Dragon Age 2 Review (360)
The original Dragons Age may have had flaws, but it never lacked ambition. With nine different starting points and totally different storylines based on class and race as well as a complex branching narrative, the excuse could always be made that any shortcomings were the result of how deep and personal the game experience could be for each player. Harking back to classics like Baldur’s Gate, the game was resolutely old school with a traditional feel to the interface and controls and brutal difficulty spikes. The question was, what changes would Bioware make for the sequel?
It seems that with two major releases appearing at the same time, Bioware was using each one to gauge how it would take its RPG games forward in the future. While Dragon Age went back to its roots with a traditional gameplay style, Mass Effect went for a more streamlined, modern cover based shooter/rpg hybird. It’s now hard to know whether to call Mass Effect an RPG at all, but one thing is for certain: Mass Effect was the more successful title with critics and gamers alike.
With that in mind its no surprise to see how much of Mass Effect’s gameplay has bled into Dragon Age 2. With the camera now fixed behind the player instead of above the action its impossible to avoid thinking of Shepherd’s adventures in space. While the console version of the original game used a similar approach, the PC version now uses the same over-the-shoulder approach and its no longer an option to zoom out of the action to get a more tactical view.
Although on the whole this works to the benefit of the game, some elements of frustration remain. For example, its very difficult to open a chest when a character stands in your way as there’s no way to specify what you want to interact with. Perhaps this is a vestige of the games initial mouse and keyboard controls where you could explicitly click on things to use them.
What’s even harder to get your head around is the fact that you need to press a button each time you want to attack. In a game that fundamentally operates by invisible dice rolls and traditional RPG systems, its incongruous to have to repeatedly tap the attack button to swing your sword or hurl fireballs. In the same way as WOW or any other modern MMORPG positioning of your character is important and reading the animation cues of your enemies is vital in dodging their attacks.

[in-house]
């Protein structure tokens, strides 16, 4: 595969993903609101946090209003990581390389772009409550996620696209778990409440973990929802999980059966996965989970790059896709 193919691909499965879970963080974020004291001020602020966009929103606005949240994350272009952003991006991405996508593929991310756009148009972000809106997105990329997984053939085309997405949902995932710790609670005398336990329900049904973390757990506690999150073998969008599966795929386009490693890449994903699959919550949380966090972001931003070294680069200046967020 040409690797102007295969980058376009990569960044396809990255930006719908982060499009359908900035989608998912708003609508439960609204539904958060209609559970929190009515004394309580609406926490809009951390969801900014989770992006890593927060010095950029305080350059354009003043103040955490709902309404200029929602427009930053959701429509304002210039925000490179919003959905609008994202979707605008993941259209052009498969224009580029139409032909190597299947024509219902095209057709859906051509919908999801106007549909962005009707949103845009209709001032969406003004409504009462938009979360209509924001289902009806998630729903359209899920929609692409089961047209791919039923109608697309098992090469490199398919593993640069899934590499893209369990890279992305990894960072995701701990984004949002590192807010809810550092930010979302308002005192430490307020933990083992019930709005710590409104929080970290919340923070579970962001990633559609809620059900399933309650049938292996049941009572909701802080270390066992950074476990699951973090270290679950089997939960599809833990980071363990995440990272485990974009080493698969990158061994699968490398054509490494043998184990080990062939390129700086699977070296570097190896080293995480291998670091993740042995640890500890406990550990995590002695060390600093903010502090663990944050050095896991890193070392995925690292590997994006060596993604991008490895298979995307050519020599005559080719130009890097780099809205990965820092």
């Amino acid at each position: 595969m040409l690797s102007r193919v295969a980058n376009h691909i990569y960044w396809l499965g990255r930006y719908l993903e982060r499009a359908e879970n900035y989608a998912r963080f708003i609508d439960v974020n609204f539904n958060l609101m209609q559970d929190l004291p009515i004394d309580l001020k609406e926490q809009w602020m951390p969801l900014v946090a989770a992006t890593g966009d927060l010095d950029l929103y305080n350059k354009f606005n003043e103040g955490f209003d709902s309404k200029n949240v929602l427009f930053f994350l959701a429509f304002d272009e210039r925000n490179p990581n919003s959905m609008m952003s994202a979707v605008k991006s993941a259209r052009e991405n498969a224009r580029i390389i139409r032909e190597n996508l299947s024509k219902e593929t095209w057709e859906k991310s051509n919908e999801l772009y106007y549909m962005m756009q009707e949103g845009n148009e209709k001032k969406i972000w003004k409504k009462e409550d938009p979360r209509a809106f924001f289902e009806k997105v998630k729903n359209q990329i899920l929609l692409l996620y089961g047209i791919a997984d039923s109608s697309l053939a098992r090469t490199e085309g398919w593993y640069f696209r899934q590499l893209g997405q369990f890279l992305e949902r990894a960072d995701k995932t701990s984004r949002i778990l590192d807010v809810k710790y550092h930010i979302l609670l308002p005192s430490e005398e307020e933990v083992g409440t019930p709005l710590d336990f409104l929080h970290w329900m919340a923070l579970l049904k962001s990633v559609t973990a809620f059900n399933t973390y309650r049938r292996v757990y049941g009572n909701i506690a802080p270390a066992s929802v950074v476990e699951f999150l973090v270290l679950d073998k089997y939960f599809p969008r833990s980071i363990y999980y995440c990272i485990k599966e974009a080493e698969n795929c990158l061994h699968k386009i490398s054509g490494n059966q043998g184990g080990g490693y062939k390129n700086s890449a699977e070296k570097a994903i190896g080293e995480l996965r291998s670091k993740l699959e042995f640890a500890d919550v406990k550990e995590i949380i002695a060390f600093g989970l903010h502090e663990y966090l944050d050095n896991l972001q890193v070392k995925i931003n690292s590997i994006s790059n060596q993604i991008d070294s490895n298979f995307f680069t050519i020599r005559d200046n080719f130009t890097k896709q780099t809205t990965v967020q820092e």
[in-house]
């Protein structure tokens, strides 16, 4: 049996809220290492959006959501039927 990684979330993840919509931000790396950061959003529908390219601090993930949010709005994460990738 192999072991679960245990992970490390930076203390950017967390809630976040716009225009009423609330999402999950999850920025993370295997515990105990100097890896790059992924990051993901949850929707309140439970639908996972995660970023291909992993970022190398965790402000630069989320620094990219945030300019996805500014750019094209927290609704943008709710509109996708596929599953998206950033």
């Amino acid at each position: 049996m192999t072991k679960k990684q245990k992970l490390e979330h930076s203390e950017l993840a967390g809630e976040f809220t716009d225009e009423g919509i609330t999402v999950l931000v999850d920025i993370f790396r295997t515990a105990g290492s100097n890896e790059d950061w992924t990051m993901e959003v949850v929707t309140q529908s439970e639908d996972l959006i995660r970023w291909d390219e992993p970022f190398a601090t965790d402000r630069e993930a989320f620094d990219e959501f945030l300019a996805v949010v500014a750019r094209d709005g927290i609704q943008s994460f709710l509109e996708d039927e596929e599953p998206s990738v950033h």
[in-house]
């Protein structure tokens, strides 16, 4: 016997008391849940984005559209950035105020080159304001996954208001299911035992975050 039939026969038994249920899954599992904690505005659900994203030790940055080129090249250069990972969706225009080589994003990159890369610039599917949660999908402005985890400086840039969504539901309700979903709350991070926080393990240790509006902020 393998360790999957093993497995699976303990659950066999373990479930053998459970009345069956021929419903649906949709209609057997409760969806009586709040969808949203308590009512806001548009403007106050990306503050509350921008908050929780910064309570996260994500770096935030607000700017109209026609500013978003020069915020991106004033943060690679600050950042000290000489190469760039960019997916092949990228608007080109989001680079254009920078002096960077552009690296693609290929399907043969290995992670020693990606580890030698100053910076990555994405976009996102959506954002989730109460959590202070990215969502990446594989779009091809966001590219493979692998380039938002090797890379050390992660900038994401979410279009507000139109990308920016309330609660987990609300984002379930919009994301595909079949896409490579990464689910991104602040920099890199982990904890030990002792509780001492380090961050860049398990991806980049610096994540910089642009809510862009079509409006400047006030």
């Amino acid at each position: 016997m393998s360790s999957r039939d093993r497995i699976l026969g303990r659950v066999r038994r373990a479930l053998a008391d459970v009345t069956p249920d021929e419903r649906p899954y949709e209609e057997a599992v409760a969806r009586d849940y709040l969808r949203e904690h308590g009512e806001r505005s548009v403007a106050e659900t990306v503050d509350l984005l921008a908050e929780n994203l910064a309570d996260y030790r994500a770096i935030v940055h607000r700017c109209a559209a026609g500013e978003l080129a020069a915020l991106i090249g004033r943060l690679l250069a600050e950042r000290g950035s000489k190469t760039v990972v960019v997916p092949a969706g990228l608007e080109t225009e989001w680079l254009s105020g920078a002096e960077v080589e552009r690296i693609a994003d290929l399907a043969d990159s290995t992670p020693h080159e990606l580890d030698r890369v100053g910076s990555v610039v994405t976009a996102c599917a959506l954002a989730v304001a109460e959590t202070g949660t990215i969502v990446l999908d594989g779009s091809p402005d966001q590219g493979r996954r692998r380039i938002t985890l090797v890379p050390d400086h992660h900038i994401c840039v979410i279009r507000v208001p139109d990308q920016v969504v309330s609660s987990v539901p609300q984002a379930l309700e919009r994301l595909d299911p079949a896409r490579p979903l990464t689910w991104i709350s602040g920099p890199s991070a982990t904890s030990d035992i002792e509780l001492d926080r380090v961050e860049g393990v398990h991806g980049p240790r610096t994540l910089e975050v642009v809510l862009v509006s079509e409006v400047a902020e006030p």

Control curiosities aside, the combat in Dragon Age 2 is the undisputed high point of the game. Better balanced than the brutally unfair original (at least on PC), the freedom to experiment a little with spell and weapon combos without being wiped out in seconds is welcome. I chose a mage and found that learning and combining spells with my team mates abilities was by far the most polished aspect of the game and the ability to play without having to constantly pause the game and give orders allowed the whole thing to flow more smoothly. Smaller encounters could be blazed through quickly while the larger bosses required a deal of planning and synchronisation to beat, but never felt unduly unfair. I never bothered with the AI behaviours in the first game finding that I could only scrape through encounters by micro-managing every aspect of every party members behaviour, but in Dragon Age 2 I found myself tweaking the complex tactic-slots system to improve my team mates performance in combat.